Will Matt Ryan Regain His MVP-Level Form?

Will Matt Ryan Regain His MVP-Level Form? article feature image

Dale Zanine-USA TODAY Sports. Pictured: Matt Ryan

  • Matt Ryan had the second-best season of his career by most statistical measures in 2018.
  • What does 2019 have in store? Ian Hartitz evaluates the quarterback's fantasy football value.

We’re in the thick of the NFL offseason and it’s officially time to start fantasy football prep. I’ll be answering the biggest questions heading into the 2019 season; this is part of that series.

The Atlanta Falcons haven’t managed to recapture the magic that helped them build a 28-3 lead in Super Bowl 51. Overall, they Falcons have gone 17-15 over the past two seasons with a 1-1 playoff record since that fateful collapse against the Patriots in February of 2017.

Matt Ryan hasn’t quite reached the same absurd heights that he managed to achieve with Kyle Shanahan orchestrating the offense in 2016, but there’s plenty of factors working in the offense’s favor entering 2019.

What follows is an analysis of Ryan’s ability to play at a high level and what to make of his fantasy football value this season.

Matt Ryan’s 2018 Season Was Better Than You Remember

The 2016 Falcons averaged an ungodly 33.8 points per game — the ninth-highest mark in NFL history. Ryan’s MVP campaign consisted of elite counting statistics (4,944 passing yards and 38 touchdowns) combined with ungodly efficiency (69.9% completion rate and 10.1 adjusted yards per attempt).

We haven’t seen Ryan return to this form over the past two seasons, but even a lesser version was more than good enough to rank among the top-five quarterbacks in virtually every meaningful passing statistic in 2018.

Ryan hardly accomplished all of this by dinking and dunking his way down the field; he posted a 113.9 NFL Rating (fifth among 45 quarterbacks who threw at least 10 deep balls) and averaged 14.4 yards per attempt (10th) on passes that traveled at least 20 yards downfield (Pro Football Focus).

Ryan achieved the second-best marks of his career in almost every passing metric last season while posting a career-low interception rate. And there’s reason to believe he could keep on keeping on thanks in large part to the Falcons’ cozy indoor schedule.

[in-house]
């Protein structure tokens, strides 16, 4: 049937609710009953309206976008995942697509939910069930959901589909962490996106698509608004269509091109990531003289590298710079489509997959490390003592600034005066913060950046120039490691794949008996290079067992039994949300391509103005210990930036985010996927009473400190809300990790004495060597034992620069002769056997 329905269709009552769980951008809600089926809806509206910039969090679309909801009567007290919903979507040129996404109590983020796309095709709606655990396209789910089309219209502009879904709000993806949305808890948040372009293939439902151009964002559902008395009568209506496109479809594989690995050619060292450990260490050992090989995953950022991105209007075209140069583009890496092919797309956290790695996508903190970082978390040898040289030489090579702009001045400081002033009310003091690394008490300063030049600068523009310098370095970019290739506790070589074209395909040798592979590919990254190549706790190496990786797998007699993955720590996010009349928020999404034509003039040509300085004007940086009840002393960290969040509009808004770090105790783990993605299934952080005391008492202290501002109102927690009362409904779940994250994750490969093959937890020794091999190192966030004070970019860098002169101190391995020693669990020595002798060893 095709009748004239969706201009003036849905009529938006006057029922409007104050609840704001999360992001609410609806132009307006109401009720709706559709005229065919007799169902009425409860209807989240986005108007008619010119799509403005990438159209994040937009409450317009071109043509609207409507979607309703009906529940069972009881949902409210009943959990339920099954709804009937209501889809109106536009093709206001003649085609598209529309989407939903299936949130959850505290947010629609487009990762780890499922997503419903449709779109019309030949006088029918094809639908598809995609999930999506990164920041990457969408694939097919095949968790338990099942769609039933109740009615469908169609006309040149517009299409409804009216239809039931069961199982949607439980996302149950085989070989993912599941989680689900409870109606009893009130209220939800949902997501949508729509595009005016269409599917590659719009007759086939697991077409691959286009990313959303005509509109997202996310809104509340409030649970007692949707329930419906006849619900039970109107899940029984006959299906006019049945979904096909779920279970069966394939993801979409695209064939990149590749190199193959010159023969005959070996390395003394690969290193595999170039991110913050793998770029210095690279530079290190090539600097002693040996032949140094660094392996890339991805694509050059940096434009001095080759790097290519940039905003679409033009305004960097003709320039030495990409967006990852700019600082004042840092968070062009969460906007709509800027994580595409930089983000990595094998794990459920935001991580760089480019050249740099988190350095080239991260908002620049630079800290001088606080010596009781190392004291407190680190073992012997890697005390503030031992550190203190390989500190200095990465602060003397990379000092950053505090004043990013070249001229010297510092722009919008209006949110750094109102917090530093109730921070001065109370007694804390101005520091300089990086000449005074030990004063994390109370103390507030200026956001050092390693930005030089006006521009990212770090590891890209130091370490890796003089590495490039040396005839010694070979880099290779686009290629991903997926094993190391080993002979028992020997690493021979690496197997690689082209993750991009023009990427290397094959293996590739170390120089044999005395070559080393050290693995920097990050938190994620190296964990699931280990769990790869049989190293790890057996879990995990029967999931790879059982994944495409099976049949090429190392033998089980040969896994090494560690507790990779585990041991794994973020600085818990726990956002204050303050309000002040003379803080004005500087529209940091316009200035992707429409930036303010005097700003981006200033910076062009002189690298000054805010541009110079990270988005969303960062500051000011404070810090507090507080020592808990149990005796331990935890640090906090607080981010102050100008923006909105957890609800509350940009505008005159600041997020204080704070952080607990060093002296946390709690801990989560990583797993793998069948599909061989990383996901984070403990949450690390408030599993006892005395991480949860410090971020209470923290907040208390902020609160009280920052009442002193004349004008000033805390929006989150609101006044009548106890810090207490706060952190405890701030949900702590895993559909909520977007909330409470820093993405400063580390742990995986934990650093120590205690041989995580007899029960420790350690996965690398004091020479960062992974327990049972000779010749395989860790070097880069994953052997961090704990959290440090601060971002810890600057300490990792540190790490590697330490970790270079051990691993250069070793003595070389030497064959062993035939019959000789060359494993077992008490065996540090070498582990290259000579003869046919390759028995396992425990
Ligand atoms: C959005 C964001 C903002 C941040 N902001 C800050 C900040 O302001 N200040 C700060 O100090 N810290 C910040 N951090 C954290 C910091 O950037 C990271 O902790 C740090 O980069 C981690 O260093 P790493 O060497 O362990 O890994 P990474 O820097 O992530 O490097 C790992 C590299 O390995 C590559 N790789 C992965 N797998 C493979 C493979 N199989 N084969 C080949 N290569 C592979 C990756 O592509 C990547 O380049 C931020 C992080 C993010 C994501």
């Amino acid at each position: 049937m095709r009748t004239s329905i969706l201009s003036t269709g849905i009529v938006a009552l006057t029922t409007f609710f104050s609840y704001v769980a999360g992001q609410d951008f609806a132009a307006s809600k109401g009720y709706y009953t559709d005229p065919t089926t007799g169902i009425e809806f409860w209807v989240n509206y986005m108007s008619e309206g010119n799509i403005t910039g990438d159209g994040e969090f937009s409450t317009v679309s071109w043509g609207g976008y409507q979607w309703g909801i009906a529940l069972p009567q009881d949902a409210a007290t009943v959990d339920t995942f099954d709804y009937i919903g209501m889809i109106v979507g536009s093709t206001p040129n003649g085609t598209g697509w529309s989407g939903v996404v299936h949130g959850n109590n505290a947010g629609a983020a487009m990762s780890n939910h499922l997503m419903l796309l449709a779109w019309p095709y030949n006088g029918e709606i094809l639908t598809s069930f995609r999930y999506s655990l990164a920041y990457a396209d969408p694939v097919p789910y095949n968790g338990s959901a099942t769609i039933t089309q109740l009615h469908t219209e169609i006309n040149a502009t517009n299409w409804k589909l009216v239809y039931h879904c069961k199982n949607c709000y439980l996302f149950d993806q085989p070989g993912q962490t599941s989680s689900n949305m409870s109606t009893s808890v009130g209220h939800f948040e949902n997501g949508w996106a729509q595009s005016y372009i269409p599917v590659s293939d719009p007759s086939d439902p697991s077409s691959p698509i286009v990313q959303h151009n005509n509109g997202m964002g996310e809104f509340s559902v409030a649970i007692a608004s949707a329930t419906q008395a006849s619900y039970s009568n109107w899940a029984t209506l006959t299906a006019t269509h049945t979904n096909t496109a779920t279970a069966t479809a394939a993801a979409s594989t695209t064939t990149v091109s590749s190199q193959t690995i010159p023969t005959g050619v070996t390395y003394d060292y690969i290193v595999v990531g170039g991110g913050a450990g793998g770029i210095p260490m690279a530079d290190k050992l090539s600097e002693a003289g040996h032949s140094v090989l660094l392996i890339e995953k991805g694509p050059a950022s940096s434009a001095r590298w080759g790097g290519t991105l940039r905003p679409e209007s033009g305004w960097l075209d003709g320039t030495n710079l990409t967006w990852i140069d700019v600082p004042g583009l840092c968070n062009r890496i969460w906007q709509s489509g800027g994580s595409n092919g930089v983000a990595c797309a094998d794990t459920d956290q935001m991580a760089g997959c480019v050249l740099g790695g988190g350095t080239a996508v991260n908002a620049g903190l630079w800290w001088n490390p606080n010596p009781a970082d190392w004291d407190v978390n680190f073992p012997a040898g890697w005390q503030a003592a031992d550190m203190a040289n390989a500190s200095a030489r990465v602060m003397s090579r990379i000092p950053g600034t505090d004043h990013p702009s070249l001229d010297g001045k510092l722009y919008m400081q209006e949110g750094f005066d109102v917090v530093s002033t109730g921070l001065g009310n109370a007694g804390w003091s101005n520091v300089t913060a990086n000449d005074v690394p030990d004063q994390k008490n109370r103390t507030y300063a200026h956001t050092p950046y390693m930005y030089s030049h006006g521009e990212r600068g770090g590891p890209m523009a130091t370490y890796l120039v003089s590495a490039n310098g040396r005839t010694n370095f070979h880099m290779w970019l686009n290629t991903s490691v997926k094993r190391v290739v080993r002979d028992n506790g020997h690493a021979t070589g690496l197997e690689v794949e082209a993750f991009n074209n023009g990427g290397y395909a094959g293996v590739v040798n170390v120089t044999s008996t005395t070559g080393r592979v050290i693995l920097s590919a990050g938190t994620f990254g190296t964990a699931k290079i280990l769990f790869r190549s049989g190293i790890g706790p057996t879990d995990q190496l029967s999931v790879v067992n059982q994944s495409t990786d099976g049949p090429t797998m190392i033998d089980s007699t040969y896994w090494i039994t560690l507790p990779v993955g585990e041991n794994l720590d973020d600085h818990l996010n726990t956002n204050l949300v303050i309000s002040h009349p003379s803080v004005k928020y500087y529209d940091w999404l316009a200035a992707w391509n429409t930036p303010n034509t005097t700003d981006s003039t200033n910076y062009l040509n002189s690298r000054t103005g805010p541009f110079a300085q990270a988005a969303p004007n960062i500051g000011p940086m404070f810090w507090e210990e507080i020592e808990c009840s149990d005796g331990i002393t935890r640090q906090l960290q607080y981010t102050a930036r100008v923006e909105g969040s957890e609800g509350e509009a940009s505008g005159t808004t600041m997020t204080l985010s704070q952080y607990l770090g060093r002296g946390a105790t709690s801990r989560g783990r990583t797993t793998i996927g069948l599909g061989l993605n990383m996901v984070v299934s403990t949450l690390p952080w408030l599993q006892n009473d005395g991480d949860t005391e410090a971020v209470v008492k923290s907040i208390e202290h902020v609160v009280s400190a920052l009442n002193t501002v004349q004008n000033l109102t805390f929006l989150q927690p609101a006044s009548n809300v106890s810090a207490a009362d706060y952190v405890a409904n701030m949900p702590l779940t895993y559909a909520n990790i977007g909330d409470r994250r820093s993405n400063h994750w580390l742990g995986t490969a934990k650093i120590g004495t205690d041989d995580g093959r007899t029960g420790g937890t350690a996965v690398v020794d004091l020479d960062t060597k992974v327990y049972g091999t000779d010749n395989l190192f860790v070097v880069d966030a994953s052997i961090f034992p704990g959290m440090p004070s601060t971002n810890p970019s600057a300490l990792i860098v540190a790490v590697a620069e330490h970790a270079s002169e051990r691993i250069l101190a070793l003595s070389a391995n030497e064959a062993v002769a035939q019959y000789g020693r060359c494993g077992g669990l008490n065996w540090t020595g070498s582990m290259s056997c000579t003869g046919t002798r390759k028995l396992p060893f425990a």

NFL Schedule-Makers Did Ryan and the Falcons a Favor

The Falcons don’t have an easy schedule next season; Warren Sharp gives them the league’s sixth-toughest slate based on 2019 season win totals that were established after the draft.

However, a difficult schedule isn’t the end of the world when it comes to fantasy football value. Ryan and the Falcons are capable of moving the ball against pretty much any team and will have the chance to do so from a fantasy-friendly indoor environment for much of the season.

The Falcons joined the Chiefs, Rams, Buccaneers, Saints, Colts and Patriots as the only seven teams that had at least four games with 60-plus combined points scored in 2018. It wouldn’t be surprising if the Falcons again make this list, as their defense would need a huge boost from now-healthy linebacker Deion Jones to become a difference-making unit as early as this season.

Ryan’s upside is aided by the simple fact that the Falcons once again boast a well-equipped offense when it comes to skill-position talent.

The Falcons Offense Is Loaded

There’s plenty to like from the 2019 Falcons when it comes to pure weapons on the offensive side of the ball. They’re also probably in a better spot as far as Ryan’s play-calling is concerned, as perennial scapegoat Steve Sarkisian has been replaced with former Buccaneers head coach Dirk Koetter.

Koetter served as offensive coordinator in Atlanta from 2012 to 2014 before spending the past four seasons as the head coach in Tampa Bay. The Falcons weren’t quite as prolific with Koetter calling plays as they were with Kyle Shanahan, but they were still fairly dominant over that stretch.